SBCC’s ocean kayaking class a splashing success with students

The+City+College+Kayakers+paddle+underneath+Stearns+Wharf%2C+Thursday%2C+April+24%2C+in+Santa+Barbara.+The+Kayaking+class+meets+Tuesdays+and+Thursdays+from+8%3A00+to+10%3A00+am+to+paddle+out+on+the+ocean.

Charlotte Knegt

The City College Kayakers paddle underneath Stearns Wharf, Thursday, April 24, in Santa Barbara. The Kayaking class meets Tuesdays and Thursdays from 8:00 to 10:00 am to paddle out on the ocean.

STEVEN WELLBROCK, Channels Staff

Its 7 a.m. and your hand can’t make it to the alarm clock before the voices in your head tell you it’s too early, too dark, and too cozy to get out of bed.

But for one group of students, that alarm sound can’t come soon enough.

The Ocean Kayaking class offered at City College is different from the rest of the 8 a.m. classes you can sign up for. Introduced eight years ago by class instructor John Sisterson, it’s always been full, and always been fun.

“My friends back home can’t believe me when I tell them I ocean kayak for school credit,” City College student Devin Geis said. Geis, an Environmental Studies major, agrees that this class fits him perfectly.

“It’s so easy to get up and come to this class. I come to this class more than my biology class, and that’s part of my major,” Geis said laughing.

Apart from the whale watching and seal confrontation that occurs in the class, Sisterson has a very colorful life. Not only is he the head coach for both the men and women’s soccer teams, Sisterson has coached on the biggest stages the sport has to offer.

Coming to the States in 1997, Sisterson was head coach of the women’s Deaf Olympic Soccer team, which won gold in Melbourne, Australia in 2005, and again in ’09 in Thailand. But Sisterson wasn’t on the sideline for the last title. He prepared the team, helped pick the players, but was too busy on the west coast with his demanding occupation.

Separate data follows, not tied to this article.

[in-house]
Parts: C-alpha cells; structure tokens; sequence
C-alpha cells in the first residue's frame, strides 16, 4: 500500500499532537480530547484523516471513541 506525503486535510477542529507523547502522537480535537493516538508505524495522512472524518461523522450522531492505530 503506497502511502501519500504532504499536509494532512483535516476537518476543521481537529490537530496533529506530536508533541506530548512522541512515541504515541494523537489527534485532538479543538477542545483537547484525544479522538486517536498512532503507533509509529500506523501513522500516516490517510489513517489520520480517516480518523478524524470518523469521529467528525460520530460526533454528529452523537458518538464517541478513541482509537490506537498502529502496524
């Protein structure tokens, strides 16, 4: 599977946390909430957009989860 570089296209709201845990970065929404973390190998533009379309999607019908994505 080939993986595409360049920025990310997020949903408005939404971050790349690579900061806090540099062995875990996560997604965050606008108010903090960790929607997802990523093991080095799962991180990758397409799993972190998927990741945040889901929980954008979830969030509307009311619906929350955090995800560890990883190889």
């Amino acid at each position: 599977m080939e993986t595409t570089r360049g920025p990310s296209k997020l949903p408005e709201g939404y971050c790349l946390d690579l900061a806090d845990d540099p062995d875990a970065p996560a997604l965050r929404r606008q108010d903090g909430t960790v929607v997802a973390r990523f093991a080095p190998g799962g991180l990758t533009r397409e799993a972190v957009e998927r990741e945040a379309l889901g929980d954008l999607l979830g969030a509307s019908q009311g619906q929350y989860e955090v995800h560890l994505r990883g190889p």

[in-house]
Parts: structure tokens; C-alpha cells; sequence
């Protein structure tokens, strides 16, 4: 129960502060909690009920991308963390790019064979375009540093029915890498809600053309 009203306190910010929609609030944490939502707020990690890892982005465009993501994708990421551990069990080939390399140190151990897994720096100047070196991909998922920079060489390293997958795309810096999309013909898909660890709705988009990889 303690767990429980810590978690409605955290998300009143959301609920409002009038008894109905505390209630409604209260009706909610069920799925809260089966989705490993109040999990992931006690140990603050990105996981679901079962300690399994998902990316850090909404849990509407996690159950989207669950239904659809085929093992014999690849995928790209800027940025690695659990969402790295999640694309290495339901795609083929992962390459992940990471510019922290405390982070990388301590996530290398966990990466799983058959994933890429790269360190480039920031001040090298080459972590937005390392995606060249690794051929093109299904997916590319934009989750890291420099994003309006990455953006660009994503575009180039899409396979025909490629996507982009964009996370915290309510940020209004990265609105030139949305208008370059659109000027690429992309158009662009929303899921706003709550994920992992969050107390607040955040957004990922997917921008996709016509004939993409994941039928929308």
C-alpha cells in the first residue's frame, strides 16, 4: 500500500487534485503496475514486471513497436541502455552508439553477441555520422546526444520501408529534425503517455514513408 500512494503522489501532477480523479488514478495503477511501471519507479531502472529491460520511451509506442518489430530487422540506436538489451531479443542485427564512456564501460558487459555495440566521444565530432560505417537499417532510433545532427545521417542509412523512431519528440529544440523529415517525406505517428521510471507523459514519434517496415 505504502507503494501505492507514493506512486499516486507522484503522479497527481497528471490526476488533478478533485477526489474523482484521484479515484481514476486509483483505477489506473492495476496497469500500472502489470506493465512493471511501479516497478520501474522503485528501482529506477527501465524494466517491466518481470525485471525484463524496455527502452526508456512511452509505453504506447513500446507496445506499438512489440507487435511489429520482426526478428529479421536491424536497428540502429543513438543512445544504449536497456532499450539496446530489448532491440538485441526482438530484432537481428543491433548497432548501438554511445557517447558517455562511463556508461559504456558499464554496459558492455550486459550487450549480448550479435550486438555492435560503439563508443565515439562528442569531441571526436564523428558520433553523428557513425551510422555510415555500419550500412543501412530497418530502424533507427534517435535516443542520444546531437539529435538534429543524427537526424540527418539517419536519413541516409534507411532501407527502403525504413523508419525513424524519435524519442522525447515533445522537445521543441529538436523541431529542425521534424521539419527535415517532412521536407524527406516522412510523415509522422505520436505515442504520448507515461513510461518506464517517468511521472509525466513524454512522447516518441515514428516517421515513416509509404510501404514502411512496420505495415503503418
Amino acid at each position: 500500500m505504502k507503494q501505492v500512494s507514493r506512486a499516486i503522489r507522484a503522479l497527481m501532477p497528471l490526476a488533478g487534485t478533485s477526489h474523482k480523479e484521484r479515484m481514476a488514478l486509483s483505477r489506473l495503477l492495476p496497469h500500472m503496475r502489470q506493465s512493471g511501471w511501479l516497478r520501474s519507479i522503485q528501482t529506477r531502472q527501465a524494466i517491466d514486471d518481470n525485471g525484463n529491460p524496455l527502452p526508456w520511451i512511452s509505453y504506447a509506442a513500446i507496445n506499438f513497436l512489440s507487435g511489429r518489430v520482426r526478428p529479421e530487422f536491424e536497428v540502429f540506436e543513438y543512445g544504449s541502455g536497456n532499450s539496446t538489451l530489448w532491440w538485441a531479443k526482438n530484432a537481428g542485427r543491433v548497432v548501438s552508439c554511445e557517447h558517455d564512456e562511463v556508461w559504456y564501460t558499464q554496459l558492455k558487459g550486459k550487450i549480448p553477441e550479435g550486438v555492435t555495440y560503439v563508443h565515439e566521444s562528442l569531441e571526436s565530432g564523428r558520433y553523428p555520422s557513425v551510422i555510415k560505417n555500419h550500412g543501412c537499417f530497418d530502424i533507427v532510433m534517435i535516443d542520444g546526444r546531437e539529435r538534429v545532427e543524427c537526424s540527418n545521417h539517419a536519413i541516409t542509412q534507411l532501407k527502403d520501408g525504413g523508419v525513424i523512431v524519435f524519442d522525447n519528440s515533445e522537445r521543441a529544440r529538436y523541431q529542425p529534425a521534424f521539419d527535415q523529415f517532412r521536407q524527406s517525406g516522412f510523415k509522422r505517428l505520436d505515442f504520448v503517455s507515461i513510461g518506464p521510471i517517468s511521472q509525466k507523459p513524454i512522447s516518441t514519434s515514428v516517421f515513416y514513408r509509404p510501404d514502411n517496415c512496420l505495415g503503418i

“With the commitment here to the college coaching two teams then, I just couldn’t coach the Deaf team in August,” he said.

A busy man, Sisterson never fails to have energy for this unique class. Writing and proposing the idea in 2006, he didn’t have to teach, but he wanted to.

“Some of (the students) had never been out on the water,” said Sisterson. “So it’s nice to help them become aware (of the ocean).”

With the high population of foreign students at City College, Sisterson himself is from England, it’s a unique experience for all parties involved.

“It’s a diversified class with diversified backgrounds, and it’s nice for me to get out of the stadium.” Sisterson said with a grin.

Swedish student Viktor Petersson took advantage of the class moving here from Stockholm. He hadn’t heard of the class prior to moving, but he scrambled to grab a spot in the reputable class once it became available to him.

“We don’t have the same options (in Sweden) as here,” said Petersson. “It’s always beautiful weather here, and you can actually kayak because it’s a big thing here culturally too.”

Sisterson isn’t the only one who helps the program stay afloat. City College alum Fraser Kersey is one of the owners of Paddle Sports Center. Located conveniently across from the City College in the harbor, Kersey is very generous to the program and provides the kayaks for the class for a minimal charge.

“It’s just kind of something we give back to the community,” said Kersey.

The Center has a great selection of water equipment and opens its doors for the students just before the class gathers.

“It’s a great introduction to kayaking in general,” said Kersey. “It’s great because it obviously gives exposure to what we’re doing. Our goal is to get people out on the water and to kind of educate them on different types of issues about the ocean. It gets the ball rolling.”

One of the more peaceful and satisfying classes, the class isn’t all games. Sisterson teaches the class the correct way to flip the kayaks, paddle, and rescue a fallen kayaker from the water with speed and safety.

Preparing the students with a lifelong skillset of open water kayaking safety is one of the more rewarding parts of the class for Sisterson, and it keeps him going. Eight years into the class, Sisterson enjoys each year as much as the previous, and hopes to keep this class full each spring.